Posts Categorized: Public Interest Leadership Program

Inaugural Society of Fellows Appreciation Breakfast a Great Success!

Teresa Alleyne (Boston Private Industry Council) spoke about the impact of the Boston Bar Foundation's support for the BBA Summer Jobs Program at this morning's Society of Fellows Appreciation Breakfast.

Teresa Alleyne (Boston Private Industry Council) spoke about the impact of the Boston Bar Foundation’s support for the BBA Summer Jobs Program at this morning’s Society of Fellows Appreciation Breakfast.

This morning, the Boston Bar Foundation held its inaugural Society of Fellows Appreciation Breakfast at the Liberty Hotel in Boston. The Breakfast was an opportunity to recognize members of the Society for their support of the BBF and to celebrate what their generosity has allowed the BBF to accomplish in the last year.

Nearly 75 members of the Society of Fellows joined 20 representatives from legal services organizations receiving BBF grants in the coming year to mingle and discuss the essential funding provided by the Society of Fellows program.

BBF President Lisa Goodheart expressed her gratitude for the commitment of the Fellows and introduced speaker Teresa Alleyne, Senior Career Specialist at the Boston Private Industry Council (PIC). In her role at the PIC, Teresa counsels high school students on professionalism and connects them with paid summer internships. She has worked closely with the BBA on one of its public service initiatives, the Summer Jobs Program.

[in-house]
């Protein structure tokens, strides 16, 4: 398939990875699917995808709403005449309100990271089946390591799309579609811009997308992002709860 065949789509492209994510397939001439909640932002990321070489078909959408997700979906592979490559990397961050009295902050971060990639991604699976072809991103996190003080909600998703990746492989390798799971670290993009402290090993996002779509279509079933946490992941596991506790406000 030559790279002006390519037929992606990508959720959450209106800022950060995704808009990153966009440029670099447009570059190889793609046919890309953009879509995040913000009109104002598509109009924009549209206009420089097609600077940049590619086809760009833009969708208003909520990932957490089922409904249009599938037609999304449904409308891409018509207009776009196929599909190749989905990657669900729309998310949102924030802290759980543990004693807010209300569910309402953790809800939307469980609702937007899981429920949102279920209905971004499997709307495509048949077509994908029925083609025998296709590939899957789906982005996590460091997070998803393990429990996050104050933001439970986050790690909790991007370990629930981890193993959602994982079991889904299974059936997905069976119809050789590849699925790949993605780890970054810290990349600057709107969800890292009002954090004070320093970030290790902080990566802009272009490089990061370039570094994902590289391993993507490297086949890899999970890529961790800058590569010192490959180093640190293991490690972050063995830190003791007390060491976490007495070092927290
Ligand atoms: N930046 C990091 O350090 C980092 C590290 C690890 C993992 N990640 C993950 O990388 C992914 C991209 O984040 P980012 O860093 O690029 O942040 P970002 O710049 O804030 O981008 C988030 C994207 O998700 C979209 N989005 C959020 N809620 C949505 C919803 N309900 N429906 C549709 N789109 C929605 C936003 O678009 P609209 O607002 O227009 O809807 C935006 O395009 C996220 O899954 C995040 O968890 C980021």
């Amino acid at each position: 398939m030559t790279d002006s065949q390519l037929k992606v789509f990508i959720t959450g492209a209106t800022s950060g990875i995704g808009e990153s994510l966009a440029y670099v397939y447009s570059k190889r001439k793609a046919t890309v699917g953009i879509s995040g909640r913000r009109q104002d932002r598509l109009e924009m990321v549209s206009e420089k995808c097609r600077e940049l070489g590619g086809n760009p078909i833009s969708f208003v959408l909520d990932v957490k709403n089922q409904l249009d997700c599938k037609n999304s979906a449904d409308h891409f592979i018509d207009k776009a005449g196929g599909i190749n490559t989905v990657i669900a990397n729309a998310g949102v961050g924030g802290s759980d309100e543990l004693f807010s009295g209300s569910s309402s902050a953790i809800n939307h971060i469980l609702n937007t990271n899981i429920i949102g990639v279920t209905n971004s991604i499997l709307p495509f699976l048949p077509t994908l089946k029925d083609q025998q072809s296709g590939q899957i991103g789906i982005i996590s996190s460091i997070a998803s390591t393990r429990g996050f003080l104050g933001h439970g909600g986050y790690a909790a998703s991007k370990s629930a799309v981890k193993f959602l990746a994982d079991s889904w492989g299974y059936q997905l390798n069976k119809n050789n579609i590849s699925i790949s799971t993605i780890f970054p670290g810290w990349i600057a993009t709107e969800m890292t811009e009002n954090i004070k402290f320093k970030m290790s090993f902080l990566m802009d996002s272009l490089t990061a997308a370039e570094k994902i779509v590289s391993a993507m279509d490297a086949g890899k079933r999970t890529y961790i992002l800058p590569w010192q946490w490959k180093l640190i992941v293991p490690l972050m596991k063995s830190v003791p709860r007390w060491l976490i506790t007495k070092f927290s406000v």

The Boston Bar Foundation funds all of the pro bono and public service initiatives of the BBA, including the administrative coordination for all 65 jobs in the BBA’s Summer Jobs Program as well as the complete funding for 15 nonprofit and public sector positions for teens.

Teresa shared with the Fellows the positive impact of the program on the diverse group of young people she supports.

“You are at this breakfast because of your generosity and dedication to expanding access to justice and improving our community,” Teresa said. “You provide such invaluable training, and it means so very much in their life. They learn way more than you can possibly imagine.”

As Senior Career Specialist, she teaches young people about how to find success in a professional setting.

“But from my office, it is mostly theory,” she remarked. “It is because of the generosity of the Boston Bar Foundation that Boston public school students – my students – get a chance to put their skills to the test.”

She contrasted the decreasing availability of jobs for young people with the BBF’s increasing support of the Summer Jobs Program.

“I appreciate the BBA and BBF stepping up and providing increasing opportunity for young people over the years,” she emphasized, “When as a nation, the only thing increasing for young people was unemployment.”

Teresa’s poignant and lively remarks about just one of many, many programs the BBF is able to support with the help of the Society of Fellows were truly inspiring.